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Act justly, love mercy and walk humbly.

Something to read

When they kept on questioning him, he straightened up and said to them, "Let anyone among you who is without sin be the first to throw a stone at her."

- John 8:7 from full reading John 7:53-8:11.

Something to think about

Read the passage again and this time picture the scene in your head.

It is dawn. Jesus has gone to the temple and the people have gathered. There is a commotion as Scribes and Pharisees drag a woman through the crowd. She is not properly attired and she has no head covering. Her demeanor is one of shame. A ripple goes through the crowd. What is this all about? In a clear, sanctimonious tone one of the Pharisees declares:

'Teacher, this woman was caught in the very act of committing adultery. Now in the law Moses commanded us to stone such women. Now what do you say?'

The atmosphere changes. Tension arises. The crowd react differently. There are sneers and foul names, shock and disbelief.  In the midst of the deafening noise, Jesus bends down and writes on the ground. Still they do not stop questioning him. As he straightens, a silence descends:

'Let anyone among you who is without sin be the first to throw a stone at her.'

With those simple but profound words the Pharisees and Scribes walk away. No one will condemn her.

Who are you in this story?

  1. The woman wilfully disobeying the laws of God?
  2. The Scribes and Pharisees judging harshly and lacking compassion and forgiveness?
  3. The people in the crowd, bystanders to evil, staying silent and not standing up for justice?

In truth, we are all three. We give in to temptation and knowingly sin. We judge others when that role is for God alone. We stand by and do not demand justice when injustice is happening all around us.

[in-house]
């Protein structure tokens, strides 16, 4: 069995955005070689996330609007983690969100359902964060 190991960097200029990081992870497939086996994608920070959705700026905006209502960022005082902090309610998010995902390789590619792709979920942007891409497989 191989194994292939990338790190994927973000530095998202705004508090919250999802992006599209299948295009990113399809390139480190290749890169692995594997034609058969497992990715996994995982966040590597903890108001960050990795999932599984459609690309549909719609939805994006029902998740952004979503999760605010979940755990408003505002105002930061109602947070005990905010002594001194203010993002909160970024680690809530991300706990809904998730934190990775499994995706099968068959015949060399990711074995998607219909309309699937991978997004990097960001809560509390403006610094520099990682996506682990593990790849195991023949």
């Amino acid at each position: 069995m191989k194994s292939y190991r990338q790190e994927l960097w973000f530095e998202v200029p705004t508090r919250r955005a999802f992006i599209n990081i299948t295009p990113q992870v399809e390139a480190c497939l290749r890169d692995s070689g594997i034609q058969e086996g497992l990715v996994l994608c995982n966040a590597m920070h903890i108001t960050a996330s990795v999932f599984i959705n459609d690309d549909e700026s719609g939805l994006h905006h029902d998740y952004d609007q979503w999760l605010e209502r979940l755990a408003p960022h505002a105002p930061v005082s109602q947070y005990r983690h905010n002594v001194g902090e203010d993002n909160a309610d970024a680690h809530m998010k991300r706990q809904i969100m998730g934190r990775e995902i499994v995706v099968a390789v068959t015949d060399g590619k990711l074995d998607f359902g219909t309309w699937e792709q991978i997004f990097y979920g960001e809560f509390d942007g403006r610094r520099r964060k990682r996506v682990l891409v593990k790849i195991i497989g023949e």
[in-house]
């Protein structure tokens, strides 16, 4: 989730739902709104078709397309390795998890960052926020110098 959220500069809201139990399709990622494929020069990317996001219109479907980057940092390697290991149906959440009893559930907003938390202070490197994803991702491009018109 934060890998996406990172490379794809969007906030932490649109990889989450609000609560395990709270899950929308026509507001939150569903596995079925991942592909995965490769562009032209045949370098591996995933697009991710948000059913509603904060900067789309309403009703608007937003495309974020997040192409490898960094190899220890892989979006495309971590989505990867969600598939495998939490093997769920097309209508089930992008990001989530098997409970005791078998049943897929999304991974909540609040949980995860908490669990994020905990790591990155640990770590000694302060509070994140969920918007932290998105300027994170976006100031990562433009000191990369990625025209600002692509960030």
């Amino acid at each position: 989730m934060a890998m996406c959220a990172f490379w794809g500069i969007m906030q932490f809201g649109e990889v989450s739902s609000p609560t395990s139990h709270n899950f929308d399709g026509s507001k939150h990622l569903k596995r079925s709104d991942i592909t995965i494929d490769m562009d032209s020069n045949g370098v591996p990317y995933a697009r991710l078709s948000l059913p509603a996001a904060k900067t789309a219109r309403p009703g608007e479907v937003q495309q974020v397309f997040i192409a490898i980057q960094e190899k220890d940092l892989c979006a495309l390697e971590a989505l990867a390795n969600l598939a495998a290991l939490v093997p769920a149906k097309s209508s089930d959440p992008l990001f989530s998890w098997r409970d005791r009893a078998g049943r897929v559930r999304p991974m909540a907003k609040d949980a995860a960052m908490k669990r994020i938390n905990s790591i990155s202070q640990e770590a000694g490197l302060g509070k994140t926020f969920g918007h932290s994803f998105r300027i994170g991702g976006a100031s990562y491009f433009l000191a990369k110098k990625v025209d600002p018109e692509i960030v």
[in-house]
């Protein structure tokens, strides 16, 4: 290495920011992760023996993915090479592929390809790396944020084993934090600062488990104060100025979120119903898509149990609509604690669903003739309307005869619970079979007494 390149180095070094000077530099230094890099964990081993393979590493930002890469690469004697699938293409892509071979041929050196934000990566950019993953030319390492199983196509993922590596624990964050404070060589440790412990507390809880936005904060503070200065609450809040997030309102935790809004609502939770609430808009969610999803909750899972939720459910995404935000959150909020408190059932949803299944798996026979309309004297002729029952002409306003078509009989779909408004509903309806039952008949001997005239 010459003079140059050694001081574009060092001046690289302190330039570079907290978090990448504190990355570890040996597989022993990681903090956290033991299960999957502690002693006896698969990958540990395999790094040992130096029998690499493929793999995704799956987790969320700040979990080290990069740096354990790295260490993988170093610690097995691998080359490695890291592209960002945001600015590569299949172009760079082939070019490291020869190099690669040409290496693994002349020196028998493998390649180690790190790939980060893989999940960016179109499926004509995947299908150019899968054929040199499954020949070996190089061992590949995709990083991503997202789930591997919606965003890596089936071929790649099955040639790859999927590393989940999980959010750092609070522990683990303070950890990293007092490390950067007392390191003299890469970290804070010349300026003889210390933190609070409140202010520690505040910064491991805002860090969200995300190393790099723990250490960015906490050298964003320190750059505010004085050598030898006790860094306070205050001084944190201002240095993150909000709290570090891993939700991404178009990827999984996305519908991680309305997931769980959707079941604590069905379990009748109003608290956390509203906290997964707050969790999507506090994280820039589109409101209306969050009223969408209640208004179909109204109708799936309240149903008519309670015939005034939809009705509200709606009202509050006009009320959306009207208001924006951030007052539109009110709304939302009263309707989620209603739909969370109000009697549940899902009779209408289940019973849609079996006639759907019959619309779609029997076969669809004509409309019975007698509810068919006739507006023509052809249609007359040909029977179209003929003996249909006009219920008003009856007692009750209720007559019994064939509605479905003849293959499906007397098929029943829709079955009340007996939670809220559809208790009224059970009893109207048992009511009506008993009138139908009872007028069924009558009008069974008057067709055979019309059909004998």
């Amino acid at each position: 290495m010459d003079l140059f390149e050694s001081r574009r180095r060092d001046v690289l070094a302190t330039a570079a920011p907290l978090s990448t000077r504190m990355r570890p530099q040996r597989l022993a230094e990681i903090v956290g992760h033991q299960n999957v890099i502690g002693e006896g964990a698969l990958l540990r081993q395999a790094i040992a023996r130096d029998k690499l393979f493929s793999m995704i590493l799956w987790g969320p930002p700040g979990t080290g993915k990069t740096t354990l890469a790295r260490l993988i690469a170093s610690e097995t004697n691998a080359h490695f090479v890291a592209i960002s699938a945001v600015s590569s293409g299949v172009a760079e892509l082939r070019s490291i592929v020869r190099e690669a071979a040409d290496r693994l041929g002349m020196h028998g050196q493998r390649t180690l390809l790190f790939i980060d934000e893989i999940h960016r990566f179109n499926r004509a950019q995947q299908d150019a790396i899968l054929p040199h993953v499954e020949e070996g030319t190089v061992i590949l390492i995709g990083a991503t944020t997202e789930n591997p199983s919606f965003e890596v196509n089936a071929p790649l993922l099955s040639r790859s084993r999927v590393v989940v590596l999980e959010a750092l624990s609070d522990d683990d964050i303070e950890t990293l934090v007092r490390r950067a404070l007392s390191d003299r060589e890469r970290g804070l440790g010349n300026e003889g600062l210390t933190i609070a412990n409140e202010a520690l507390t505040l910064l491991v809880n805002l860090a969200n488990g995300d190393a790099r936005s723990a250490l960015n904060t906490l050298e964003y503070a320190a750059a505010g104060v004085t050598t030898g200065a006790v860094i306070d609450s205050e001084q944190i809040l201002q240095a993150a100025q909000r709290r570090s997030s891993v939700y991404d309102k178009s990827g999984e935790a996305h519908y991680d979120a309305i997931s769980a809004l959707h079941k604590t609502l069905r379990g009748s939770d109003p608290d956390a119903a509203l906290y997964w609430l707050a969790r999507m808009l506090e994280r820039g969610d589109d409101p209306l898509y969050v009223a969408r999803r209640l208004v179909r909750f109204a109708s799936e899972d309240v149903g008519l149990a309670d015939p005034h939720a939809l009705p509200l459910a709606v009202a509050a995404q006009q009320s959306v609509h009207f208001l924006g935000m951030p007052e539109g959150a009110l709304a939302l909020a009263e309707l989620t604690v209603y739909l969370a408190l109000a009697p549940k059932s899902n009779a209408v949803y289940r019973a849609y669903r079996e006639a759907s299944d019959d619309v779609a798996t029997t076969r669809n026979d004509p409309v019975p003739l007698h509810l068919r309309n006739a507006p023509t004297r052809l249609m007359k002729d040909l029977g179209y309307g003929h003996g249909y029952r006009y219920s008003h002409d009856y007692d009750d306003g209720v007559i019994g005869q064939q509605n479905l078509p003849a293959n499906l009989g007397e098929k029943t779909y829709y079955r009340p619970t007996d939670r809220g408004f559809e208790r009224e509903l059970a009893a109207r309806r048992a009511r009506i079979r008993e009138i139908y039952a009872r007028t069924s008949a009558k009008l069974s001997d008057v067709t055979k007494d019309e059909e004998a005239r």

Lent is a time to reflect on our walk with God. We need to ask God for forgiveness and the ability not to give in to temptation. To not judge others and the bravery to stand up for justice.

Something to do

Every now and then, we'd do well to take a hint from the handbook of Alcoholics Anonymous. 

Succeeding steps of their Twelve Step recovery programme are as follows: "Made a searching and fearless moral inventory of ourselves. Admitted to God, to ourselves and to another human being the exact nature of our wrongs. Were entirely ready to have God remove all these defects of character. Humbly asked Him to remove our shortcomings."

Activism in the cause of the Gospel, as exemplified by Christian Aid, is good; sometimes self-examination, repentance and renewal are necessary too.

It was for King David; it is for us. It can only bring joy into our lives and make our witness more effective. That's something to start on today and complete over the coming week.

Something to pray

Heavenly Father,

I ask for your forgiveness for all of the times I have wilfully done my own thing even though I have known it was contrary to your will. 

I ask that you will show me when I am judging people and help me to stop. 

Please give me the bravery to stand up for justice so that I can act justly, love mercy and walk humbly with you.

In Jesus name,


Today's contributor is Francine Magill. Francine is married with three children. She has been a teacher for 25 years, Head of Religion and a senior teacher at Malone Integrated College. She is a member of Scrabo Presbyterian Church.